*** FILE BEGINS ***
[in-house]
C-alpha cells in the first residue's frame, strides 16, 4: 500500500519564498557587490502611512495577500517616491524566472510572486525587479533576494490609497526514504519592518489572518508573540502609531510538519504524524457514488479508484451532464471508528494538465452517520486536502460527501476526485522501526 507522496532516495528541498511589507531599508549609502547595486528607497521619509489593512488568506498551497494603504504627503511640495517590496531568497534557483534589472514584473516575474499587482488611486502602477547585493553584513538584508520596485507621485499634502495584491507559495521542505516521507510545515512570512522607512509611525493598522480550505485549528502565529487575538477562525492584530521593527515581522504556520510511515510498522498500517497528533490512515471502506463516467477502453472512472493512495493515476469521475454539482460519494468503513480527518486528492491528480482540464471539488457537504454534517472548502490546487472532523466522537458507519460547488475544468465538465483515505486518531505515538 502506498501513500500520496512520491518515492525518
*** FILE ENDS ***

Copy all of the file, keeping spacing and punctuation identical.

[in-house]
C-alpha cells in the first residue's frame, strides 16, 4: 500500500519564498557587490502611512495577500517616491524566472510572486525587479533576494490609497526514504519592518489572518508573540502609531510538519504524524457514488479508484451532464471508528494538465452517520486536502460527501476526485522501526 507522496532516495528541498511589507531599508549609502547595486528607497521619509489593512488568506498551497494603504504627503511640495517590496531568497534557483534589472514584473516575474499587482488611486502602477547585493553584513538584508520596485507621485499634502495584491507559495521542505516521507510545515512570512522607512509611525493598522480550505485549528502565529487575538477562525492584530521593527515581522504556520510511515510498522498500517497528533490512515471502506463516467477502453472512472493512495493515476469521475454539482460519494468503513480527518486528492491528480482540464471539488457537504454534517472548502490546487472532523466522537458507519460547488475544468465538465483515505486518531505515538 502506498501513500500520496512520491518515492525518